Society and Culture

Quentin Tarantino Takes on Police Brutality

By  | 

On October 24, the RiseUpOctober group held a three-day rally in New York to protest police brutality. The biggest story of the rally was Quentin Tarantino’s attendance and the director’s fiery remarks. He has since received incredible backlash for his comments, from pundits as well as some police unions. But the twisting of his words and generally poor coverage of the rally highlights the media’s chronic inability to cover groups and events that try to bring attention to the issue of police brutality.

In a three-day rally against police brutality, the media decided to only focus on Tarantino’s comments, as opposed to the families of unarmed individuals killed by police officers. When given a chance to speak, Tarantino addressed the crowd by saying “I am a human being with a conscience, and when I see murder I cannot stand by, and I have to call the murdered the murdered, and the murderers the murderers.” A number of people expressed disapproval with Tarantino’s remarks and criticized him. Pundits, as well as his own father, went as far as to call his comments “dead wrong.” They criticized him for denigrating police officers and many people misquoted him as calling all police officers murderers, even though he was referring to the specific instances of killings of unarmed citizens that the rally was focused on.

Recently Jim Pasco, the director of the national Fraternal Order of Police, warned that the union has a “surprise” in store for Tarantino, a veiled threat that follows the Pasco’s plea for police officers to boycott Tarantino’s next film. While he does not represent the viewpoint of all police officers, it is unfortunate that someone so influential has decided to escalate this issue, instead of taking the value of the entire rally to heart. Granted, Tarantino’s comments were certainly inflammatory and it is totally fair for people, especially police officers and their relatives, to be unhappy. Still, this does not make what Tarantino said any less valid. It is important that we as a nation remain open to critically analyzing all of our social institutions to ensure that they are operating as best as they can. By making it taboo to criticize law enforcement, we keep one of the most important foundations of our society from being the best it can be.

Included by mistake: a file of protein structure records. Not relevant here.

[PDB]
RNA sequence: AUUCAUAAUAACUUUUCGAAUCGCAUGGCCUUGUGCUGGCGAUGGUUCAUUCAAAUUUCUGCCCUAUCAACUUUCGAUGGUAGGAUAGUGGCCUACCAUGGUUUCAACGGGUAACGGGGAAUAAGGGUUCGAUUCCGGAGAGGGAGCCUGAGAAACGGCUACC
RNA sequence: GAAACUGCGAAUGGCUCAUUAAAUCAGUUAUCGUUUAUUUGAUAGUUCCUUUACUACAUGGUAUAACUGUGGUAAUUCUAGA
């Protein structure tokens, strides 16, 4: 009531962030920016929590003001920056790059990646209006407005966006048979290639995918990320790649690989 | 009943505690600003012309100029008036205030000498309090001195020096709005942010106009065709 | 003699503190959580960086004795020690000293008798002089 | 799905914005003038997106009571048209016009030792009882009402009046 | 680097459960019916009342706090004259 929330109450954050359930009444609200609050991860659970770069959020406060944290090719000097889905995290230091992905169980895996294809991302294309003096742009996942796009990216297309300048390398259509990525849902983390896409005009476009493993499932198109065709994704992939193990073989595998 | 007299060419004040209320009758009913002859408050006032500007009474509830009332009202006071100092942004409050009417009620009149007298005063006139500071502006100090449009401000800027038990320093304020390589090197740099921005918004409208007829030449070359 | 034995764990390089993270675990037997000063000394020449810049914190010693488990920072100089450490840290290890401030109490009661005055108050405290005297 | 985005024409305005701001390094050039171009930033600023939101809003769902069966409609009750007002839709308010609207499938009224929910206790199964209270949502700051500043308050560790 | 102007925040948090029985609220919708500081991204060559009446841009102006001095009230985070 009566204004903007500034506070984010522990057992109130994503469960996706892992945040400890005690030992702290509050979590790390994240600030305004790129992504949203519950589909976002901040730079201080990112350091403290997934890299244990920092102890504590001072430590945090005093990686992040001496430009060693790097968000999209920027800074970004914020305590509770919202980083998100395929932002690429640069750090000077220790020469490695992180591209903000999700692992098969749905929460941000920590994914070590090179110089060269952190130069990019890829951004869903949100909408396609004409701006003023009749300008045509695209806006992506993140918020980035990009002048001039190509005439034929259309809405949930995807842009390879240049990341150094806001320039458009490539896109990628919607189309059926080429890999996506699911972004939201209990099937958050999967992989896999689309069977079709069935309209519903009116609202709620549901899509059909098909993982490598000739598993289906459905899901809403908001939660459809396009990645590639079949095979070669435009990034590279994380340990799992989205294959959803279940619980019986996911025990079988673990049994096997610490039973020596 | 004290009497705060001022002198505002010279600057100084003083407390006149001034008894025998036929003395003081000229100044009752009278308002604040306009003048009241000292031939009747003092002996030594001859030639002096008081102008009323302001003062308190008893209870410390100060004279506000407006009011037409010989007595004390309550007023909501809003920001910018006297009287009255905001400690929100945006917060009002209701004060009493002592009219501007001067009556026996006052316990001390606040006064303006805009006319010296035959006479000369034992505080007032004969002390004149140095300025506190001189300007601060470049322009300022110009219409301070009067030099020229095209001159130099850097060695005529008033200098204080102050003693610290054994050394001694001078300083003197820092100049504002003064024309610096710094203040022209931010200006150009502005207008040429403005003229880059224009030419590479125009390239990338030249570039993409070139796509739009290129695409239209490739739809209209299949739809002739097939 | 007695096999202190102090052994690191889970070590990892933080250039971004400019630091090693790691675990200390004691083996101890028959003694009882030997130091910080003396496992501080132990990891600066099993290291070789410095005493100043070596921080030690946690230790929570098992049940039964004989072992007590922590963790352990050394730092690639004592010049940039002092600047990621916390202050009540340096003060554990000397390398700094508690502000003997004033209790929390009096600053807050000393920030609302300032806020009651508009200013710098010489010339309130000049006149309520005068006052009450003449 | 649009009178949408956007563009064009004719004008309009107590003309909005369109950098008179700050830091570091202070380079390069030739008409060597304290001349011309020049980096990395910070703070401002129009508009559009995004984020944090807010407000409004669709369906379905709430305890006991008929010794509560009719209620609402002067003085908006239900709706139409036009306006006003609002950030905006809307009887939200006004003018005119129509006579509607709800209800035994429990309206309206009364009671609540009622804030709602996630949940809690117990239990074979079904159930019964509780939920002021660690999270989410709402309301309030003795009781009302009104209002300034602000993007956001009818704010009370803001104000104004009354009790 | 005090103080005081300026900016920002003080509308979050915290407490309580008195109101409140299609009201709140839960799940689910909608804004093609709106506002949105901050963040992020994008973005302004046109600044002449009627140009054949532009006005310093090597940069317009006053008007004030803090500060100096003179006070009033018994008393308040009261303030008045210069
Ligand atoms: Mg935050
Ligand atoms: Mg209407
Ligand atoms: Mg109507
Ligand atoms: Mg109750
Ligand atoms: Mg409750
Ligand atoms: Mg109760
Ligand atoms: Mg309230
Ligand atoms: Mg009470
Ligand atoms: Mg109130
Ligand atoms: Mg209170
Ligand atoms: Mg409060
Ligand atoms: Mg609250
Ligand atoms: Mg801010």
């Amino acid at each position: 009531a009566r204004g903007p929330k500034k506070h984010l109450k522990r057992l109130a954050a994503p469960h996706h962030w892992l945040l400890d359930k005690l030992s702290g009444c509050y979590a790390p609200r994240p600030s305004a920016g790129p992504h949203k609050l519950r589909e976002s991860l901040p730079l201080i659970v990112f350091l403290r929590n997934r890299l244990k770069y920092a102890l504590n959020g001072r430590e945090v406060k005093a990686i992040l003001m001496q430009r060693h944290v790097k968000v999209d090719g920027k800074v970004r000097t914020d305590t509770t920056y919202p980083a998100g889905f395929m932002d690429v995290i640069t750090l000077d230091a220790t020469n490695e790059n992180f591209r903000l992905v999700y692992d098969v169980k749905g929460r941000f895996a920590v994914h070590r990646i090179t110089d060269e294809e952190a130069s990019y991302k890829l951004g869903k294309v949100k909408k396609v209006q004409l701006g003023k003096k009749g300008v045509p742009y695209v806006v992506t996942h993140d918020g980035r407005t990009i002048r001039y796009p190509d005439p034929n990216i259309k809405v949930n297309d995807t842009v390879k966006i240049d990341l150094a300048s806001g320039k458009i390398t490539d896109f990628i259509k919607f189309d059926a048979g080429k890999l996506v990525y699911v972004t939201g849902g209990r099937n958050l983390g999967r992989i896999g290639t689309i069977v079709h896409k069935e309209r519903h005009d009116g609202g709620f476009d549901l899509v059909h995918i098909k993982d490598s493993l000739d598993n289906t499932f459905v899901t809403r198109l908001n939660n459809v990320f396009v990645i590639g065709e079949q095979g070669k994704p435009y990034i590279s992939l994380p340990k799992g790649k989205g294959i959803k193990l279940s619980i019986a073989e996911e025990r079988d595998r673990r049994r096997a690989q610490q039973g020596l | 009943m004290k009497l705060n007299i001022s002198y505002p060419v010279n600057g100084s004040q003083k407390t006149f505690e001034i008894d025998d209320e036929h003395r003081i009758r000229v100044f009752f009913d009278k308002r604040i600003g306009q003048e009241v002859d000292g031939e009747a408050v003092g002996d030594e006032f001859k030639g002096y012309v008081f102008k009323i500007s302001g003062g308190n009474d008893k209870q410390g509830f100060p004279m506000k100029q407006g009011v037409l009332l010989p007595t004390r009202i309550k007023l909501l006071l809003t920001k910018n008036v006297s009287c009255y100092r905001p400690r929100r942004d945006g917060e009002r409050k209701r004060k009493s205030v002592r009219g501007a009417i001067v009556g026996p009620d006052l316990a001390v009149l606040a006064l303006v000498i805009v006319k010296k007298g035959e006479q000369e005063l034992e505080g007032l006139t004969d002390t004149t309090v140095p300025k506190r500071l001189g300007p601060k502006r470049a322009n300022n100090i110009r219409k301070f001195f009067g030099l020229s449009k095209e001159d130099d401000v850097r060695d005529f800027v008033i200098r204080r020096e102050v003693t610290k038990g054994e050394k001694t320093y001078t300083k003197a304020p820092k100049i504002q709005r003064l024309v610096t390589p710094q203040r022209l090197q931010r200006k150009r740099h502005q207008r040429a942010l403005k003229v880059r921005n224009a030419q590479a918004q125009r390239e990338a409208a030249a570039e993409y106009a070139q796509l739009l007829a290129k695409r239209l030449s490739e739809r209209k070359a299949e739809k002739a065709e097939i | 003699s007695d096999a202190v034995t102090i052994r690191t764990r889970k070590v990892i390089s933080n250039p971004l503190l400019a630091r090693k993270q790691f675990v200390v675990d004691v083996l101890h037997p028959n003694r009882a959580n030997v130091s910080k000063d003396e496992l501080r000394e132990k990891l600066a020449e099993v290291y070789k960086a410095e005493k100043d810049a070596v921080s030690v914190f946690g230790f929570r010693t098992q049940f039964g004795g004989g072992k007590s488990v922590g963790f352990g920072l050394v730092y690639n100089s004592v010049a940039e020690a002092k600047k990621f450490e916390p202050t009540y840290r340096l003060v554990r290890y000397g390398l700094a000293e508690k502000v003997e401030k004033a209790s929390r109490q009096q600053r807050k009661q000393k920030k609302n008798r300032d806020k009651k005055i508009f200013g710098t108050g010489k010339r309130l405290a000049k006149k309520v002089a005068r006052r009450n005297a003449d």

The rhetoric surrounding Tarantino’s comments is not new; rather, the false dichotomy between protesting police brutality and respecting police officers is constantly present in the media. Critics of the BlackLivesMatter movement, and other attempts to address police brutality often equate criticizing excessive police force with hating police officers. Some blame these protests for the recent spike in crime in some major cities–often called the “Ferguson Effect.” Proponents argue that this increase in crime can be traced to changes in police tactics due to a fear of excessive force. Even if this were true, this logic is faulty. Firstly, these movements are not directly responsible for the changes that have occurred in police tactics. Secondly, even if there appears to be an overcompensating response, this does not invalidate these movements. It is important that police brutality be addressed and prior to the activities of such groups, this issue was largely ignored.

Finally, one of the biggest issues with the coverage of the BlackLivesMatter movement is the assumption that it is a single-minded movement. The actions of anyone who associates with the group are taken as a representation of all the members. In reality, like any social movement in history, individuals have different ideas, tactics, and goals, even if they associate with the same movement. Unfortunately, pundits will change the subject to black-on-black violence, and accuse the movement of promoting violence instead of dealing with the actual issue of police brutality. Like so many issues nowadays, police brutality is poorly handled by the media, which leads to a polarized and sometimes uninformed public and prevents the issue from being addressed. This failure in media is disheartening and it is the same reason why Quentin Tarantino has received undeserved backlash for his comments.

Maurin Mwombela
Maurin Mwombela is a member of the University of Pennsylvania class of 2017 and was a Law Street Media Fellow for the Summer 2015. He now blogs for Law Street, focusing on politics. Contact Maurin at



Send this to friend